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Tuesday, June 5, 2012

Spring Cleaning with Harold Pinter

By Robert Wood

Let’s be clear: there are better reasons to see a Pinter play than needing inspiration to clean one’s apartment. But given that this is that veritable season of cathartic, curbside purging, and given that the characters in The Caretaker (running through June 17) would all do well to let go of a few things, the reason wouldn’t be a bad one. After all, few plays have more to say about our complex relationship to our things, and why we might have so much trouble throwing them away.

The curtain opens on a garage sale waiting to happen—a drafty London flat with all manner of crestfallen objects piled on its floor. As it turns out, almost every one of them—including the kitchen sink—is of Pinter’s own choosing:

A room. A window in the back wall, the bottom half covered by a sack. An iron bed along the left wall. Above it a small cupboard, paint buckets, boxes containing nuts, screws, etc. More boxes, vases, by the side of the bed. A door, U.R. To the right of the window, a mound: a kitchen sink, a step-ladder, a coal bucket, a lawn-mower, a shopping trolley, boxes, sideboard drawers. Under this mound an iron bed. In front of it a gas stove. On the gas stove a statue of Buddha. D.R., a fireplace. Around it a couple of suitcases, a rolled carpet, a blow-lamp, a wooden chair on its side, boxes, a number of ornaments, a clothes hors, a few short planks of wood, a small electric fire and a very old electric toaster. Below this a pile of old newspapers…

The owner of these things is Aston, one of the play’s three characters, who has amassed them with the hopes that someday, in some situation, perhaps in another life entirely, they’d be useful. But the right moment has yet to come. He’s also waiting to build a shed outside so that he can finally begin renovations on his brother’s apartment. But the right moment has yet to come for that either. Things have become like so many prosthetic limbs: necessary for action, no matter how ill-defined those actions might be.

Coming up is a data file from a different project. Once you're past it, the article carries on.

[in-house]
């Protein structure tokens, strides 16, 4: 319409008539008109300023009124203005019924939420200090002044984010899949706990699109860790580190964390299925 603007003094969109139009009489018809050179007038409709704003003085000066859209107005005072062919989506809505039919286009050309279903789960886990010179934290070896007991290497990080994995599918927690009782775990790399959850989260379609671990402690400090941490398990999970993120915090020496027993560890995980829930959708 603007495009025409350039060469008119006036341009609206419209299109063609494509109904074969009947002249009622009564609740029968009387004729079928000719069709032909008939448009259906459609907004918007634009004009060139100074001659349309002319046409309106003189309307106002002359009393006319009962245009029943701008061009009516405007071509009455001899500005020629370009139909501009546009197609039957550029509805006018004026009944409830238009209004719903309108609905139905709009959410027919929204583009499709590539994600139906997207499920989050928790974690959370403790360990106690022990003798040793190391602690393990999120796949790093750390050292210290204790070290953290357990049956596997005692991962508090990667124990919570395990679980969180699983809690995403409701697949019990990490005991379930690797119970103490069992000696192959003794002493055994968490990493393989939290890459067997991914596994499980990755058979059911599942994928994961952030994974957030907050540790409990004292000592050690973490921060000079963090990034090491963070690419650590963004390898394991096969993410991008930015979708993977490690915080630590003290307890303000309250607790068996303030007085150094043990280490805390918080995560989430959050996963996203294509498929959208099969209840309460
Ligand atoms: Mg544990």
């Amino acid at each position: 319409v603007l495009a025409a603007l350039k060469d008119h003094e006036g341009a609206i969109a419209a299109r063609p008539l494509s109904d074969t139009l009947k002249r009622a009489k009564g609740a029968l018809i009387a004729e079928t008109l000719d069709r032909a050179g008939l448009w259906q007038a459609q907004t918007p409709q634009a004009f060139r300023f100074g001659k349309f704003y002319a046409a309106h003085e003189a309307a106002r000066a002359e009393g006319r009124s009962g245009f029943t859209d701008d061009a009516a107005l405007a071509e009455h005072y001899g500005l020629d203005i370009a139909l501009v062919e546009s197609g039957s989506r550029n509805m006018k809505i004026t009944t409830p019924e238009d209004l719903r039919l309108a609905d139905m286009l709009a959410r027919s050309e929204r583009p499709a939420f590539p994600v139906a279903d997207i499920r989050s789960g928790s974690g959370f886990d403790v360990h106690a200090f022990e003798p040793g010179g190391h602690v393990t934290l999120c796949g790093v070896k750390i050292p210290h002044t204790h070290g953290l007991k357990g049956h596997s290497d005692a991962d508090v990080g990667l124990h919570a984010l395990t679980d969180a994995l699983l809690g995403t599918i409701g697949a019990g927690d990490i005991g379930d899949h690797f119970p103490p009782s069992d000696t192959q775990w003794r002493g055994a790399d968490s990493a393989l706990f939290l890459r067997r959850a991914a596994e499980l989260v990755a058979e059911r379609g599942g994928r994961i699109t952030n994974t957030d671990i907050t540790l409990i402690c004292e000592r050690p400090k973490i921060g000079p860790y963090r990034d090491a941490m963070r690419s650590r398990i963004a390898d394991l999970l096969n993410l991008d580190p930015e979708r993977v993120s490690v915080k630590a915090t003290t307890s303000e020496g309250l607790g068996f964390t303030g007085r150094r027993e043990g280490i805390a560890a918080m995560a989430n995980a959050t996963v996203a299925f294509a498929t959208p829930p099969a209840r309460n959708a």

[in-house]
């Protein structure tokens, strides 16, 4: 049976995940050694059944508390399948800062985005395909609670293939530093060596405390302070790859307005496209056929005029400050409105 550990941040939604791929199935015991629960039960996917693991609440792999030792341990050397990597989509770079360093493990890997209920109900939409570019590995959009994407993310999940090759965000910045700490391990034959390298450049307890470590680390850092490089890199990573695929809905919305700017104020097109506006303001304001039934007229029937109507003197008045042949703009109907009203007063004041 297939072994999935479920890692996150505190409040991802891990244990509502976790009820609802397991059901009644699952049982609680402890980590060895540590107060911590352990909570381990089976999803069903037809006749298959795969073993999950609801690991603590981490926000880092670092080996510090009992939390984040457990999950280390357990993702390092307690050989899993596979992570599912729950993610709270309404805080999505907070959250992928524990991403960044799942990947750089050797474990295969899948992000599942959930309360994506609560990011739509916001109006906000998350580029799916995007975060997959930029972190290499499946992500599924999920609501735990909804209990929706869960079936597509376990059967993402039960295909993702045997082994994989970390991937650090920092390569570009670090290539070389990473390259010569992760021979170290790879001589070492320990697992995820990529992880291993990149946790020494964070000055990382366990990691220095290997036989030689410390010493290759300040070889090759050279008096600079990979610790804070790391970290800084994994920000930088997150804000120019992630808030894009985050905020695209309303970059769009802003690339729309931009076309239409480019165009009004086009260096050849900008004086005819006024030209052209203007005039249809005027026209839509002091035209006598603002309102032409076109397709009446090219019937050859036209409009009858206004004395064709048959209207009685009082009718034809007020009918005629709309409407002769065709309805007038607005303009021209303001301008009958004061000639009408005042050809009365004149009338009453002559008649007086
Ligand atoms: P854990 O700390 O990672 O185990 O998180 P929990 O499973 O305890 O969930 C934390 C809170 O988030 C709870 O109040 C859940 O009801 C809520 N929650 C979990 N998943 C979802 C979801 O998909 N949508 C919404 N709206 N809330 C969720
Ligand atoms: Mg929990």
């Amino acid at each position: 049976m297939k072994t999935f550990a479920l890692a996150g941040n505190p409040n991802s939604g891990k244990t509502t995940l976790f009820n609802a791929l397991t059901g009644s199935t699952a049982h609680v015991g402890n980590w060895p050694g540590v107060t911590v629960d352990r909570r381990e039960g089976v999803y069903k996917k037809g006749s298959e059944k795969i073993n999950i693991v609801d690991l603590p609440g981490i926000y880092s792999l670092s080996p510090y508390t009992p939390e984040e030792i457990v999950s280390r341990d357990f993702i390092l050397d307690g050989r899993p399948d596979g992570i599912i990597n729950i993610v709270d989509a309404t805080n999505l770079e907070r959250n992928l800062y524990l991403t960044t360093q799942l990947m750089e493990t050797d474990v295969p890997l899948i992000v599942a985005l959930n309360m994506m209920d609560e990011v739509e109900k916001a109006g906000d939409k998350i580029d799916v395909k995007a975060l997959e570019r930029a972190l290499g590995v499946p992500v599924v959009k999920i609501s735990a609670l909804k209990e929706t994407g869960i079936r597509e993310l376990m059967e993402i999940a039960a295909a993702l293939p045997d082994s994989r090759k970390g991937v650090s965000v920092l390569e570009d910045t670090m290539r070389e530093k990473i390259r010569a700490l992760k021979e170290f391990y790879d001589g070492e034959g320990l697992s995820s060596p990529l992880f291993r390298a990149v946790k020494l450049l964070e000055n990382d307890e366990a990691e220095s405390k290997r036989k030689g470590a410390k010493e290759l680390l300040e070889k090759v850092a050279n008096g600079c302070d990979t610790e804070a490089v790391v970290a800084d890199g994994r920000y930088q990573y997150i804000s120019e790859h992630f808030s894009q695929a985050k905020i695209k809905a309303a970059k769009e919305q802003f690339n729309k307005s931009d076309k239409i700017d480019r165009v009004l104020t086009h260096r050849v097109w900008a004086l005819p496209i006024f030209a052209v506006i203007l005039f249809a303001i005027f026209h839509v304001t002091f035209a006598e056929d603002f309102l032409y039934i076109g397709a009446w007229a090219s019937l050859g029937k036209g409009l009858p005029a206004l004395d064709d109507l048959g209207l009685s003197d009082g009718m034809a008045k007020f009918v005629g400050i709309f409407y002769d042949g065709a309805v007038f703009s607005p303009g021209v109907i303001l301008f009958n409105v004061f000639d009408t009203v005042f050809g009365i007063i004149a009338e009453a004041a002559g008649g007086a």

Or maybe it's better put this way: inaction justified in the name of past things that have yet to deliver on their promises, and future things that cannot yet be realized to deliver theirs. Jonathan Pryce’s character Davies, for example, could do everything if he could just get downtown to pick up some papers, but he can’t do anything because it’s raining. Insufficient footwear—yet another indispensable thing—doesn’t help: “The weather’s so blasted bloody awful, how can I get down to Sidcup in these shoes?”

It gets more complicated of course. As the play goes on, one instance of paralysis gets placed within another. When the homeless Davies (waiting on his shoes) is offered a job as caretaker of the building that Aston (waiting on his shed) has yet to remodel, it’s again a lack of things that justifies his inaction:
DAVIES. But it'd be a matter . . . wouldn't it . . . it'd be a matter of a broom
. . . isn't it?
ASTON. You could have a duster....
DAVIES. Oh, I know I could have that . . . but I couldn't manage without a
. . . without a broom . . . could I ?
ASTON. You'd have to have a broom....
DAVIES. That's it ... that's just what I was thinking....
ASTON. I'd be able to pick one up for you, without much trouble . . . and of
course, you'd ... you'd need a few brushes....
DAVIES. You'd need implements . . . you see . . . you'd need a good few
ASTON. I could teach you how to use the Electrolux, if you . . . wanted to
Uttered from the piles of cast-off implements that already litter Aston’s apartment, the exchange drips with irony. We hear about dreamt-of things that can hold their messianic promise precisely because they aren’t yet possessed, even as possessed things lay like so many piles of bones at his feet—allegories, all of them, of promises held in limbo or expired.

Did Pinter intend this to be some sort of cautionary tale for lonely souls living in a commodity-obsessed age? Or about the way things end up being treated like people and people like things? Who knows. What we do know is that, inside the play text itself, Pinter himself did a little spring cleaning, removing a few things of his own. The passage above is from the original version of The Caretaker. In the later edition, he cut it to this:
DAVIES. Ah, that'd be....
DAVIES.  But it'd be a matter . . . wouldn't it . . . it'd be a matter of a broom
. . . isn't it?
ASTON. Yes, and of course, you'd need a few brushes.
DAVIES. You'd need implements . . . you see . . . you'd need a good few

The Caretaker stars Jonathan Pryce and runs until June 17 in the BAM Harvey Theater.

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